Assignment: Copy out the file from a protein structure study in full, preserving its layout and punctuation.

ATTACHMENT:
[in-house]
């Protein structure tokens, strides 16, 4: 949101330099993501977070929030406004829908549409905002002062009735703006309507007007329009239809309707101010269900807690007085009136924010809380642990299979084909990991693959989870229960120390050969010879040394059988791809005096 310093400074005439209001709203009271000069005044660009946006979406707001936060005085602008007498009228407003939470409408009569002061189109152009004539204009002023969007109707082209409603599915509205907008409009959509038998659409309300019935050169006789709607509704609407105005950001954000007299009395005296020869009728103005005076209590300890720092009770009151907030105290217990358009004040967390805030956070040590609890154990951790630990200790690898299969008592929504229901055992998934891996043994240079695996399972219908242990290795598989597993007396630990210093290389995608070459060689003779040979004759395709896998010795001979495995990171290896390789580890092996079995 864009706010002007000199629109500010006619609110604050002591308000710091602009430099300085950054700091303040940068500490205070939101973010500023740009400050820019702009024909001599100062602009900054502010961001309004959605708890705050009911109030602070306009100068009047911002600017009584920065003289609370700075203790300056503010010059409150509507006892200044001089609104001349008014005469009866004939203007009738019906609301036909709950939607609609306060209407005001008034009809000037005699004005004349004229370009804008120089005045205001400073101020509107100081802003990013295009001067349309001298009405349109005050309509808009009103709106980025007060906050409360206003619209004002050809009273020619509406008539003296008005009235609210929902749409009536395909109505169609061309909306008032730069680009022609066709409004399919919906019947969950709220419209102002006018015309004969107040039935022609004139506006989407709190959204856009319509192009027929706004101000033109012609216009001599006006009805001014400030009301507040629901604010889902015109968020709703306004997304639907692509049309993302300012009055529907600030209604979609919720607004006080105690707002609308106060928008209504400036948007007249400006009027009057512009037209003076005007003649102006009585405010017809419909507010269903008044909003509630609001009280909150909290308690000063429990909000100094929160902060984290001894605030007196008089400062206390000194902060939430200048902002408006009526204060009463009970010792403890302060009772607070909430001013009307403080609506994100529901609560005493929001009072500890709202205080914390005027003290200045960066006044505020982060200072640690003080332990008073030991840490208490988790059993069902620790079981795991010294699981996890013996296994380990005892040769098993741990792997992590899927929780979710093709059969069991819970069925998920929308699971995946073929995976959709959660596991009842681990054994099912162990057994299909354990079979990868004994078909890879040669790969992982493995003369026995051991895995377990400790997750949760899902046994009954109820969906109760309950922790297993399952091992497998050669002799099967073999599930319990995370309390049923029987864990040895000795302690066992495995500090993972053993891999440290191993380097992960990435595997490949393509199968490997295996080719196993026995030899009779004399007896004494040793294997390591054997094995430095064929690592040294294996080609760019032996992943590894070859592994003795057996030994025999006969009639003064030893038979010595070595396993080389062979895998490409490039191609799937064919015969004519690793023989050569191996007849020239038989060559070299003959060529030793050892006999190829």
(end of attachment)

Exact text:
[in-house]
């Protein structure tokens, strides 16, 4: 949101330099993501977070929030406004829908549409905002002062009735703006309507007007329009239809309707101010269900807690007085009136924010809380642990299979084909990991693959989870229960120390050969010879040394059988791809005096 310093400074005439209001709203009271000069005044660009946006979406707001936060005085602008007498009228407003939470409408009569002061189109152009004539204009002023969007109707082209409603599915509205907008409009959509038998659409309300019935050169006789709607509704609407105005950001954000007299009395005296020869009728103005005076209590300890720092009770009151907030105290217990358009004040967390805030956070040590609890154990951790630990200790690898299969008592929504229901055992998934891996043994240079695996399972219908242990290795598989597993007396630990210093290389995608070459060689003779040979004759395709896998010795001979495995990171290896390789580890092996079995 864009706010002007000199629109500010006619609110604050002591308000710091602009430099300085950054700091303040940068500490205070939101973010500023740009400050820019702009024909001599100062602009900054502010961001309004959605708890705050009911109030602070306009100068009047911002600017009584920065003289609370700075203790300056503010010059409150509507006892200044001089609104001349008014005469009866004939203007009738019906609301036909709950939607609609306060209407005001008034009809000037005699004005004349004229370009804008120089005045205001400073101020509107100081802003990013295009001067349309001298009405349109005050309509808009009103709106980025007060906050409360206003619209004002050809009273020619509406008539003296008005009235609210929902749409009536395909109505169609061309909306008032730069680009022609066709409004399919919906019947969950709220419209102002006018015309004969107040039935022609004139506006989407709190959204856009319509192009027929706004101000033109012609216009001599006006009805001014400030009301507040629901604010889902015109968020709703306004997304639907692509049309993302300012009055529907600030209604979609919720607004006080105690707002609308106060928008209504400036948007007249400006009027009057512009037209003076005007003649102006009585405010017809419909507010269903008044909003509630609001009280909150909290308690000063429990909000100094929160902060984290001894605030007196008089400062206390000194902060939430200048902002408006009526204060009463009970010792403890302060009772607070909430001013009307403080609506994100529901609560005493929001009072500890709202205080914390005027003290200045960066006044505020982060200072640690003080332990008073030991840490208490988790059993069902620790079981795991010294699981996890013996296994380990005892040769098993741990792997992590899927929780979710093709059969069991819970069925998920929308699971995946073929995976959709959660596991009842681990054994099912162990057994299909354990079979990868004994078909890879040669790969992982493995003369026995051991895995377990400790997750949760899902046994009954109820969906109760309950922790297993399952091992497998050669002799099967073999599930319990995370309390049923029987864990040895000795302690066992495995500090993972053993891999440290191993380097992960990435595997490949393509199968490997295996080719196993026995030899009779004399007896004494040793294997390591054997094995430095064929690592040294294996080609760019032996992943590894070859592994003795057996030994025999006969009639003064030893038979010595070595396993080389062979895998490409490039191609799937064919015969004519690793023989050569191996007849020239038989060559070299003959060529030793050892006999190829």